For those of you who get this in the mail, you can view this blog here.
My daughters came home this week with a sheet of paper announcing that they had a “family homework”. This family homework was to look up information on biodiversity and think of two questions and then answer them (a flawed technique I think, as kids will usually choose questions that are easily answered, but anyway.) They suggested we take a minimum of two hours do this.
Two hours. On a weeknight? The mind boggles. Of course, this had to happen on one of our busiest weeks, and of course, it was due tomorrow.
Now, don’t get me wrong. I am very happy to look up stuff on biodiversity. I want my kids to think about the idea that everything is connected, that everything depends on something else. And to think about what happens when one species population starts to either get too big or too small and how that can impact the rest of the ecosystem. Like, um, us humans. So I was on board. I brought my laptop into the kitchen while I was preparing dinner and making granola and getting the lunches ready for the week. Having done a bit of preliminary research beforehand, my “lesson plan” was to get them to read a bit of information on biodiversity and then watch a movie that would explain it.
So first link- the Environment Canada website. So far so good. On the sidebar they have biodiversity facts, impact, loss of biodiversity, all that good stuff. Then I thought I would make sure they were understanding what it was all about. I asked questions. And right away, we were in school. It was weird. One daughter would raise her hand, and then the other, and all of a sudden, this exploration into an exciting topic became trying to guess at what the “teacher” (that would be me in this case) already knows.
How does that happen? Is it because it was already “school” because it was homework? Is it because I am a controlling freak that was expecting to have certain inquiries from them?
Probably the latter. This has been a theme in the last week, one that has become very clear: you can’t make kids learn. When you do, they will only be regurgitating whatever you fed them so that they can tell you what you want to hear so that you will finally leave them alone and they can actually go learn. Or play the DSi.
Anyways, I digress (kind of.) If you can’t make them learn though, console yourself with the thought that it is much easier to make them cry. Oh yeah, baby. Fascist mother rears her ugly head again. It has been awhile, but she’s back (cue scary music).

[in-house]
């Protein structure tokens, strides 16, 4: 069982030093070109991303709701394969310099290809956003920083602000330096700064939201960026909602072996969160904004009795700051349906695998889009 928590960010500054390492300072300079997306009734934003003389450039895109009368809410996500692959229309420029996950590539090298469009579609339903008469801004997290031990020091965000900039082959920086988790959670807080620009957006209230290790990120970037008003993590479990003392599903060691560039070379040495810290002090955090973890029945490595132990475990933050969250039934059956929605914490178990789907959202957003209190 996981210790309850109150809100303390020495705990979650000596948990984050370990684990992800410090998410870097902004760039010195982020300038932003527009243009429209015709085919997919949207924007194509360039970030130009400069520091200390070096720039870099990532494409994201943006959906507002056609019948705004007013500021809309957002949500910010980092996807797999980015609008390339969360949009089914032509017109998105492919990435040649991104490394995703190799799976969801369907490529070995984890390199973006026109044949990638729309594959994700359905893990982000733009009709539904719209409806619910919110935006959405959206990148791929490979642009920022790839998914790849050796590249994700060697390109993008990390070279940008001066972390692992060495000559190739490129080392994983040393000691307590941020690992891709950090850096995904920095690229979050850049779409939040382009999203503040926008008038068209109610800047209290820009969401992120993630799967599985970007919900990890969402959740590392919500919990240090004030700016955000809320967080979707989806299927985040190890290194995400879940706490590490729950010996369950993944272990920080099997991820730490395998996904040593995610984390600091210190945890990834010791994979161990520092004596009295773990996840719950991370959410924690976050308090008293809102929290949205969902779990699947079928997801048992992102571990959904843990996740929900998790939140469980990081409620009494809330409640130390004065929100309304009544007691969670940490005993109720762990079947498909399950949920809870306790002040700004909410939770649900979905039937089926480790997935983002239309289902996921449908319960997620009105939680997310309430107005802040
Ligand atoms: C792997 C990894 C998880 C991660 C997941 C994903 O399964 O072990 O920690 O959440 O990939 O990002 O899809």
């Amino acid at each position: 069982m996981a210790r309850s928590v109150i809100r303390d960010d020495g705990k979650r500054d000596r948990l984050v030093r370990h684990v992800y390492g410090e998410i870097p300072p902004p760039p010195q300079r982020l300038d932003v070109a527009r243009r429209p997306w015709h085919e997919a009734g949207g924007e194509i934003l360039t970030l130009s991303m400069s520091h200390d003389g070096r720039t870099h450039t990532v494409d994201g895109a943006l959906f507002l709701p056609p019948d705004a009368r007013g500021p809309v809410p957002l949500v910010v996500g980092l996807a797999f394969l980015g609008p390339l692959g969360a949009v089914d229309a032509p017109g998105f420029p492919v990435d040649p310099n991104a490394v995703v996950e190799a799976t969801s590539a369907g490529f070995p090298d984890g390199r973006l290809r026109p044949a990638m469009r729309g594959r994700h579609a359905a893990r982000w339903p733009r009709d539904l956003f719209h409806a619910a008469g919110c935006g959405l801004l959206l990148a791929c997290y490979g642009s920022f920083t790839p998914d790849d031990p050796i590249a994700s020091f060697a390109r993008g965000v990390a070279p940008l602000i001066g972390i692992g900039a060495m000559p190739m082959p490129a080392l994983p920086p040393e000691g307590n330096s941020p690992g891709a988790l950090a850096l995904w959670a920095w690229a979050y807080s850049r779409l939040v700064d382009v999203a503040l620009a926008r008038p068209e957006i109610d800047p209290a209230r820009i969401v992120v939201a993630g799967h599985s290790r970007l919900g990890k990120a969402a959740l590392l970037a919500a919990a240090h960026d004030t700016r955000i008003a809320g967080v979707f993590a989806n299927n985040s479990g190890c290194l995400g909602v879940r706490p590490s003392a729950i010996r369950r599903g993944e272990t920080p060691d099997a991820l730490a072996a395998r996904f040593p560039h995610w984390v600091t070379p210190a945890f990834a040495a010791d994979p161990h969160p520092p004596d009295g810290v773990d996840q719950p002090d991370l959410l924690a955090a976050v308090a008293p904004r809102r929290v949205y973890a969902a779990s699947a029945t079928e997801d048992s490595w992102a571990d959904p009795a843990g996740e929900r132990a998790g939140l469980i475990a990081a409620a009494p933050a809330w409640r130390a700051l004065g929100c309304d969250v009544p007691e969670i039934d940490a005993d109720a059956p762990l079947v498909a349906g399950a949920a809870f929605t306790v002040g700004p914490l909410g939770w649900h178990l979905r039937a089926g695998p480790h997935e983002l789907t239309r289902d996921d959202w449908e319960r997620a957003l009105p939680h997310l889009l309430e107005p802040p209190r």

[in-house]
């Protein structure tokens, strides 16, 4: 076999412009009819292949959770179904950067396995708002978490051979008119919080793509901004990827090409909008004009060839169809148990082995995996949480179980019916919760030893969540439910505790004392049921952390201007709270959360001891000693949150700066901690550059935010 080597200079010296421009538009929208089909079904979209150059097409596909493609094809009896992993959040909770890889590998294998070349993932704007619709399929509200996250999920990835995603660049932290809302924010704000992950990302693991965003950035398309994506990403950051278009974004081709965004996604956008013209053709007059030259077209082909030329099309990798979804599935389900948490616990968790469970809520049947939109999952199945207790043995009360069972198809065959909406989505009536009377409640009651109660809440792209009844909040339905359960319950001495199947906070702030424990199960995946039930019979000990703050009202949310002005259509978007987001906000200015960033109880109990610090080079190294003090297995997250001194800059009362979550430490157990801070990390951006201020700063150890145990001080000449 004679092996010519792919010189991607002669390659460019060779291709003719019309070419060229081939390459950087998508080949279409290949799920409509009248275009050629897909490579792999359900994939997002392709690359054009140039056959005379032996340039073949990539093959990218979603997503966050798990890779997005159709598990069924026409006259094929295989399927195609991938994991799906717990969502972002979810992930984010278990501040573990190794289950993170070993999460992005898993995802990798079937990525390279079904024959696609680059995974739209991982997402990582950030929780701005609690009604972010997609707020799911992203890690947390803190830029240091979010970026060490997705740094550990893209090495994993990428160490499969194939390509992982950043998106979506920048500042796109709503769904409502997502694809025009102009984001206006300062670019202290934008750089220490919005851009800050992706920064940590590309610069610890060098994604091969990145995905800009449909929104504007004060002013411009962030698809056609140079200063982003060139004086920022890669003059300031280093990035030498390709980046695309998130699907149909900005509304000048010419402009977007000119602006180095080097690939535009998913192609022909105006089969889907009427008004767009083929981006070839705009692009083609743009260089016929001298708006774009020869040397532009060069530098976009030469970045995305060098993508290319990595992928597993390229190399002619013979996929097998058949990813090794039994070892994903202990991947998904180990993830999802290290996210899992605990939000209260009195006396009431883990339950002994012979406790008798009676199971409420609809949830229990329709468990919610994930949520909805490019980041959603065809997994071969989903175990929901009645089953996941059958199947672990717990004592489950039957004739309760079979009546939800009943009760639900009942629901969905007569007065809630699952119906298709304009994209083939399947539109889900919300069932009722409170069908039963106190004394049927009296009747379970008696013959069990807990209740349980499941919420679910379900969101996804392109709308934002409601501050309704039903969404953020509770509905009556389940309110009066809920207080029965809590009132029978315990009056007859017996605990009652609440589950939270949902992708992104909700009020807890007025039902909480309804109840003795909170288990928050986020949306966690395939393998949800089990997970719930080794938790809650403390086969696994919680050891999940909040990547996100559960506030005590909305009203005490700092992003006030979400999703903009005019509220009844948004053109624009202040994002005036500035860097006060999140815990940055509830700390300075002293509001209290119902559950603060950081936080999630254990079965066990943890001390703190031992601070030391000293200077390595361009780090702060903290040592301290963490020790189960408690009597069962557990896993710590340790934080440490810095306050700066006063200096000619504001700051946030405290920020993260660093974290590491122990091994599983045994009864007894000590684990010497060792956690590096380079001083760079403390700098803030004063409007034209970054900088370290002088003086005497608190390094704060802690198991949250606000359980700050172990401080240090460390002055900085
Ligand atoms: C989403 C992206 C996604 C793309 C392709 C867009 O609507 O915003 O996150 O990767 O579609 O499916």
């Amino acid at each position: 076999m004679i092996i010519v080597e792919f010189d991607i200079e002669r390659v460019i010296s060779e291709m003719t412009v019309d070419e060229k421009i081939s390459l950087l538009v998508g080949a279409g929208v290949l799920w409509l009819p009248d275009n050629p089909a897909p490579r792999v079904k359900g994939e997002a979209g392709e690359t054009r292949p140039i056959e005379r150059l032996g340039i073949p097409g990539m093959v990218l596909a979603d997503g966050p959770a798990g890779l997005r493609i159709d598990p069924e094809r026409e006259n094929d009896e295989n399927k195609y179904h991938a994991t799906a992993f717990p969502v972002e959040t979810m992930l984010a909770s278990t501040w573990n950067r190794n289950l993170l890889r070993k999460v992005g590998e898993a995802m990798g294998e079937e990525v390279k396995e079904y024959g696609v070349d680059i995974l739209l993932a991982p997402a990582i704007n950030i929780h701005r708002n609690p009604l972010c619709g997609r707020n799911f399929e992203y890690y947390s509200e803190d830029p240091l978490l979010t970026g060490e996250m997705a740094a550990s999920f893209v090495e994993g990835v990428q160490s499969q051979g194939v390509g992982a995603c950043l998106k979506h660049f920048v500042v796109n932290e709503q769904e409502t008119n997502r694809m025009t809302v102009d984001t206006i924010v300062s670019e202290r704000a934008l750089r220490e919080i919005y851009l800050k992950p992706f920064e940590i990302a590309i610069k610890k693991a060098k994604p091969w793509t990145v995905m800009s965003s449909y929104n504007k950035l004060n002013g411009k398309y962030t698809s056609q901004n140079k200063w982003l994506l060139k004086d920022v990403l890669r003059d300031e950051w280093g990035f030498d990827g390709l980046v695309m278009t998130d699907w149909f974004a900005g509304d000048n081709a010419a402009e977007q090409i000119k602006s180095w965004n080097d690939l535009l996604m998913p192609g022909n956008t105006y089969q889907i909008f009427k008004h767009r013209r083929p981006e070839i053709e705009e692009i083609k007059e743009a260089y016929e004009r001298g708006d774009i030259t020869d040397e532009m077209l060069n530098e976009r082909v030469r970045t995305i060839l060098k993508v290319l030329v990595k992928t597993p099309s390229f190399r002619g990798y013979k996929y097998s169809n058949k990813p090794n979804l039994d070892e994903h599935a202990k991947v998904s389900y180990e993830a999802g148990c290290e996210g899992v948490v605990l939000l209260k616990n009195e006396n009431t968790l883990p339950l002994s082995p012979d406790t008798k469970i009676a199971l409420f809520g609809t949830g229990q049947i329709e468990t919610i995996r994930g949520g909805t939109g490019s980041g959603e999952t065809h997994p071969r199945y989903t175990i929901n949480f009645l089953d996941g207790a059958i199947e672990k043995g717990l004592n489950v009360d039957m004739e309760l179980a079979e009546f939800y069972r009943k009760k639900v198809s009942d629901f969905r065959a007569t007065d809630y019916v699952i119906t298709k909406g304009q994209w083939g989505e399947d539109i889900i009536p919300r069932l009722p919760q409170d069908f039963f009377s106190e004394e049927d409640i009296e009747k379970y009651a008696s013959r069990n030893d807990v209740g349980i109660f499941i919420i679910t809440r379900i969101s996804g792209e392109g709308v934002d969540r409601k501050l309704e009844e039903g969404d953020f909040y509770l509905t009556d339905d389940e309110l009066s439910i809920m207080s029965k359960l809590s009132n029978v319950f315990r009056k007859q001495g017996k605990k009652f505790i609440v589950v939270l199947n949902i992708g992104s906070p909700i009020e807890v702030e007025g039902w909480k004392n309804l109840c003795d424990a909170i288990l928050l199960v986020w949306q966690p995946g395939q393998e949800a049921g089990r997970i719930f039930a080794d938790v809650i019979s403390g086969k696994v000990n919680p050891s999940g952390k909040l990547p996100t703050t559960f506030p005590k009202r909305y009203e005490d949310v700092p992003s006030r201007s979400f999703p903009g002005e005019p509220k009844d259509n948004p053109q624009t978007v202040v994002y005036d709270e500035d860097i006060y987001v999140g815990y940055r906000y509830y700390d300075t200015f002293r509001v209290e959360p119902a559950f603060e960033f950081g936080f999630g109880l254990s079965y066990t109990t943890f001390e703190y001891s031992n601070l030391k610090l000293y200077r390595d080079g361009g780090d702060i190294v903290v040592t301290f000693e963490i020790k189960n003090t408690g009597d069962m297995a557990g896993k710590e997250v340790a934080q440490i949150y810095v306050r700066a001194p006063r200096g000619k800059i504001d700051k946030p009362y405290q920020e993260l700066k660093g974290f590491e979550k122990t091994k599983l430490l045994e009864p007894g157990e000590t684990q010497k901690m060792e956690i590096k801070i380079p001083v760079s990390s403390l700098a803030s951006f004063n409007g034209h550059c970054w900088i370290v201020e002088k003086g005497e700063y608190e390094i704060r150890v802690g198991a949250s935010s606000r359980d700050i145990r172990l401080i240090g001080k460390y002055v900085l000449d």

Now how did I make my daughters cry? Ahhh. Well, let’s continue with our lesson plan, shall we? After they read a little bit, I went to youtube to show them a video about the subject:
So far so good. Then we go back to the information and they sit in front of the computer screen “reading” about it a little more. They ask what an ecosystem is and we read more about it and I show them a nice little video of a coral reef as an example.
At this point, the dinner, is very slow to get in the oven, because they need me to help them navigate through the information. I am getting frazzled. I tell them it’s time to think about their questions. I lead them on a little, wanting them to think about what our impact on the planet is, but it isn’t happening. So I get the brilliant idea of showing them videos of the incredible damage the oil spill in the gulf of Mexico is doing. But, and here is where I go a little psychotic, wanting the effect of the oil spill to really effect my children, I can’t find enough horrible images of oil slick birds. And then I remember that oil spill twenty years ago, when I was just a bit older than my daughters: the Exxon Valdez. Remember that? And I find this video:
They are both looking horrified. There eyes go wider, there jaws are dropping faster then the ice caps, and all of a sudden my oldest bursts into tears.
On the plus side, I did get a question from her.
Daughter: Mom, why do we need oil?
Me: Well, people use it for cars, to heat their homes, etc.
Daughter: Why do we need cars? Why can’t we just go back to having horse and carriages?
Me: Well, it would be hard to go back, because we are used to having certain comforts and our technology is more advanced. But there are alternative sources of energy? What else do you think we could use?
Daughter (without hesitation): batteries.
Me: Um, well, no.
Then we talk about wind power, solar power, etc.
Now for the second daughter. By this time first D has her questions written down on the official blue sheets given to her for this project and has found the answers. She is done her assignment. Second D however, forgot her sheets at school, doesn’t have a pencil and is too lazy to think of a couple of questions.
I am getting frustrated. And the potatoes are still not in the oven.
I get snappy, the way I used to do when I actually had to sit through their homework with them.
Me: What are your questions? Come on, D think. I know you’re smarter than that.
Second D: I don’t know! (tears welling up in her eyes).
Two down. Monster mom strikes again.
We finally come up with two questions and dinner gets ready and its all okay. I think.
Do I feel bad? Honestly? Not really.